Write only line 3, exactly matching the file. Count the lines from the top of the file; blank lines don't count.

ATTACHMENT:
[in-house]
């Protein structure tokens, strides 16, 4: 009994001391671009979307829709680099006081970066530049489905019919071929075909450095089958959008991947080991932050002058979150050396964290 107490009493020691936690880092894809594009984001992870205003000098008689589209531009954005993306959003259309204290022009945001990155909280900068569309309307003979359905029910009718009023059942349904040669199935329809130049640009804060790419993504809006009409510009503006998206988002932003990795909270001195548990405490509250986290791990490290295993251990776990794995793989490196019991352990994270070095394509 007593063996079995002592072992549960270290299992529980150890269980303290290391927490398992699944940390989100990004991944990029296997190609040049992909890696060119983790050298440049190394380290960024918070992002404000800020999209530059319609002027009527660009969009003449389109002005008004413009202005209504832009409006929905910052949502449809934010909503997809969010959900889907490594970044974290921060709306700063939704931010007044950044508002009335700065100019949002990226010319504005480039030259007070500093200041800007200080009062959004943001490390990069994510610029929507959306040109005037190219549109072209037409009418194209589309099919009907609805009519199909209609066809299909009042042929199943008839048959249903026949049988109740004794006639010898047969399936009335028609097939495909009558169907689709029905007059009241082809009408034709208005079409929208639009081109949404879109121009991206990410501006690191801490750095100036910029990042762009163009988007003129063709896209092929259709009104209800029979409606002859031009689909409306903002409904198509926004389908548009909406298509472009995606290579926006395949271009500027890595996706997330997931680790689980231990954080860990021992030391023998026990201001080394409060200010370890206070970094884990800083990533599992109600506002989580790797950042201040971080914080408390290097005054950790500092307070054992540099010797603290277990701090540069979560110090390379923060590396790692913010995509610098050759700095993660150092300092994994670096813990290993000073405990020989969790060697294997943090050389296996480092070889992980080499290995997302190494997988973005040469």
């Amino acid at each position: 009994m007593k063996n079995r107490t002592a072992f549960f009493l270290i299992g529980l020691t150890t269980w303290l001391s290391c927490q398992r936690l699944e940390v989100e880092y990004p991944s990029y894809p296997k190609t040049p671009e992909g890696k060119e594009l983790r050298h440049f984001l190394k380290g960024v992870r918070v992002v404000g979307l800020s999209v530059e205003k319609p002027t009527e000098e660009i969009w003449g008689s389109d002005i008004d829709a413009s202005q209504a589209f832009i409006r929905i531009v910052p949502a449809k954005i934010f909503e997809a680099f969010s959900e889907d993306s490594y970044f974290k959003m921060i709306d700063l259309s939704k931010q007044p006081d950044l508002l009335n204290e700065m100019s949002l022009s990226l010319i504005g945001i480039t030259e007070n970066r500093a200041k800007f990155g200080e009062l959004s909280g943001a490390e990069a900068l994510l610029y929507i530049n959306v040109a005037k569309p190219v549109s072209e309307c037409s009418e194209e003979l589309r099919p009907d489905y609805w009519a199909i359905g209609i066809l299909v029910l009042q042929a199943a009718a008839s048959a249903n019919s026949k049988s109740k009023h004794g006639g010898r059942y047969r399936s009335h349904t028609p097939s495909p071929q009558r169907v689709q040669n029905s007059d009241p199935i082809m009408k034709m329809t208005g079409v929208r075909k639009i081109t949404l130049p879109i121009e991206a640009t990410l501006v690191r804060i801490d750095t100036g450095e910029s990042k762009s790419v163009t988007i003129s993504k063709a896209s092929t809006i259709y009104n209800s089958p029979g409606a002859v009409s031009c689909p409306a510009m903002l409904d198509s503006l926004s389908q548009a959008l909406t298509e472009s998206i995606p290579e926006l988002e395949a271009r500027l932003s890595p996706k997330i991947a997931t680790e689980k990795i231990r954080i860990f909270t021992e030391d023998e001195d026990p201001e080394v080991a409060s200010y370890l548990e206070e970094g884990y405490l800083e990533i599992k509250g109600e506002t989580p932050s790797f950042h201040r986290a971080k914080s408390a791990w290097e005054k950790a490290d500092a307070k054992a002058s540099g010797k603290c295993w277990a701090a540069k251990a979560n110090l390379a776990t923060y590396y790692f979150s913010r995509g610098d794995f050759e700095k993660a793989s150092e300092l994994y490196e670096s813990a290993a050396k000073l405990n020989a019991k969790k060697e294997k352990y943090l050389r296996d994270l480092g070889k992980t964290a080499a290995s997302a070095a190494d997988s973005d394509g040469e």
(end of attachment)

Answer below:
């Amino acid at each position: 009994m007593k063996n079995r107490t002592a072992f549960f009493l270290i299992g529980l020691t150890t269980w303290l001391s290391c927490q398992r936690l699944e940390v989100e880092y990004p991944s990029y894809p296997k190609t040049p671009e992909g890696k060119e594009l983790r050298h440049f984001l190394k380290g960024v992870r918070v992002v404000g979307l800020s999209v530059e205003k319609p002027t009527e000098e660009i969009w003449g008689s389109d002005i008004d829709a413009s202005q209504a589209f832009i409006r929905i531009v910052p949502a449809k954005i934010f909503e997809a680099f969010s959900e889907d993306s490594y970044f974290k959003m921060i709306d700063l259309s939704k931010q007044p006081d950044l508002l009335n204290e700065m100019s949002l022009s990226l010319i504005g945001i480039t030259e007070n970066r500093a200041k800007f990155g200080e009062l959004s909280g943001a490390e990069a900068l994510l610029y929507i530049n959306v040109a005037k569309p190219v549109s072209e309307c037409s009418e194209e003979l589309r099919p009907d489905y609805w009519a199909i359905g209609i066809l299909v029910l009042q042929a199943a009718a008839s048959a249903n019919s026949k049988s109740k009023h004794g006639g010898r059942y047969r399936s009335h349904t028609p097939s495909p071929q009558r169907v689709q040669n029905s007059d009241p199935i082809m009408k034709m329809t208005g079409v929208r075909k639009i081109t949404l130049p879109i121009e991206a640009t990410l501006v690191r804060i801490d750095t100036g450095e910029s990042k762009s790419v163009t988007i003129s993504k063709a896209s092929t809006i259709y009104n209800s089958p029979g409606a002859v009409s031009c689909p409306a510009m903002l409904d198509s503006l926004s389908q548009a959008l909406t298509e472009s998206i995606p290579e926006l988002e395949a271009r500027l932003s890595p996706k997330i991947a997931t680790e689980k990795i231990r954080i860990f909270t021992e030391d023998e001195d026990p201001e080394v080991a409060s200010y370890l548990e206070e970094g884990y405490l800083e990533i599992k509250g109600e506002t989580p932050s790797f950042h201040r986290a971080k914080s408390a791990w290097e005054k950790a490290d500092a307070k054992a002058s540099g010797k603290c295993w277990a701090a540069k251990a979560n110090l390379a776990t923060y590396y790692f979150s913010r995509g610098d794995f050759e700095k993660a793989s150092e300092l994994y490196e670096s813990a290993a050396k000073l405990n020989a019991k969790k060697e294997k352990y943090l050389r296996d994270l480092g070889k992980t964290a080499a290995s997302a070095a190494d997988s973005d394509g040469e």